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      The words “people” and “profit” usually link up with the phrase “skill equation.” I wanted to find another way to connect people to profits besides the traditional, hierarchical approach of slotting individuals into skill areas and hoping they would perform well, like cogs in a machine. I wanted to find a more organic way of producing profits in the company, using the people there.      What if we could channel motivated imagination to produce customer understanding, or higherimpact productivity within our enterprises? What if every single employee could be understood and communicated with in such a way as to create a kind of combustion that generated growth and profit? The ideas were bouncing around in my brain. 

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      Leaving that retreat, I felt as if a lightning rod had been hoisted and the electricity inside of me would not stop. I began to read everything I could find about connecting profits to the people in a company. I picked up the book, Contented Cows Give Better Milk. This was the first time I had ever read anybody who straightforwardly attempted to connect profitability with employees, and with employee happiness. Answers didn’t come simply. It was difficult thinking that required me to step outside of established paradigms.  

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     Five years passed, and I still had not discovered simple answers to my questions. I began to hear people from other companies talk about profitability as they tried to explain how they saw their employees as profit impactors. I quickly noticed that their ideas were filled with the same incomplete and inconclusive language, illustrations, and connections that we at Administaff had experienced in our own conversations five years earlier. Overhearing their ideas made me realize that we had already completed the beginning stages. This gave me hope that we would arrive at practical solutions first.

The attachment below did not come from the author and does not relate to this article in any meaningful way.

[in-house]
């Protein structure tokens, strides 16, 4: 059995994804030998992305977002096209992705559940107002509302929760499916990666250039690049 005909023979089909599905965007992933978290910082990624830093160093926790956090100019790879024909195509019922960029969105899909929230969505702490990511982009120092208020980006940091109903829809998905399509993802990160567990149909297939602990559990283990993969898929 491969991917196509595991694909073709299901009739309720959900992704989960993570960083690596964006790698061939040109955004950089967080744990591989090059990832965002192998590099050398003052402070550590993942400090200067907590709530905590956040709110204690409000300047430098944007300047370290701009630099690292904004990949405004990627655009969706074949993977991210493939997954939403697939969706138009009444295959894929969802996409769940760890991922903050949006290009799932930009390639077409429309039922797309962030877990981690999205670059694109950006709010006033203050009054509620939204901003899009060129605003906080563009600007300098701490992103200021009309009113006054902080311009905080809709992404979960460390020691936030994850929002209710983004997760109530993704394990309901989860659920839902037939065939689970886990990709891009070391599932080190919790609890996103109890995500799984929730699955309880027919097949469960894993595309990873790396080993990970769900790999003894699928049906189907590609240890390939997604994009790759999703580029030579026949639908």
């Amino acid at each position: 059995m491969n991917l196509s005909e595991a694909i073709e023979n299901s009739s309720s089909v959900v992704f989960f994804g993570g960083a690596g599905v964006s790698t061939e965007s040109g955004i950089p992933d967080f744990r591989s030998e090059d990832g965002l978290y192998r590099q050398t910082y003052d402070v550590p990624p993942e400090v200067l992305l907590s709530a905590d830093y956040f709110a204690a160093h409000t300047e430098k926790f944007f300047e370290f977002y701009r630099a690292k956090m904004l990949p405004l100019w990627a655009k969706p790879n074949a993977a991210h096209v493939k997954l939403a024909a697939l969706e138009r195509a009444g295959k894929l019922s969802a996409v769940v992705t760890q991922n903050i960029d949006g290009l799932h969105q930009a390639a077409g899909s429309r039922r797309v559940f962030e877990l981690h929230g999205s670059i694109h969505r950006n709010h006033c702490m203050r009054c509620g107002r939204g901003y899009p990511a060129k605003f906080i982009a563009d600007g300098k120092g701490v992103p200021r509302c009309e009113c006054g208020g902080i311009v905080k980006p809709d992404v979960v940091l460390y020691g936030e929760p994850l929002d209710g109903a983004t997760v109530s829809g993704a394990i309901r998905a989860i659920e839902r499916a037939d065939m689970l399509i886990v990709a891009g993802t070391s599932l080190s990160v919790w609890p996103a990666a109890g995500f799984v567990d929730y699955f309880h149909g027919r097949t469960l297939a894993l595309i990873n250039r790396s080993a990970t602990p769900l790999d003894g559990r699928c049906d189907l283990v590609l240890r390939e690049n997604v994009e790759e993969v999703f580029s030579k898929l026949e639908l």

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    The reason I believed my comrades at Administaff would actually do the thinking, and discover the practical truth, was that we had to prove our findings on the street. Administaff would have to intentionally offer something that could impact a client’s workforce, and then identify an obvious link between what we had enabled our client to do and their increased profits. That’s why I started pushing to find the connection, and why I keep proving it today.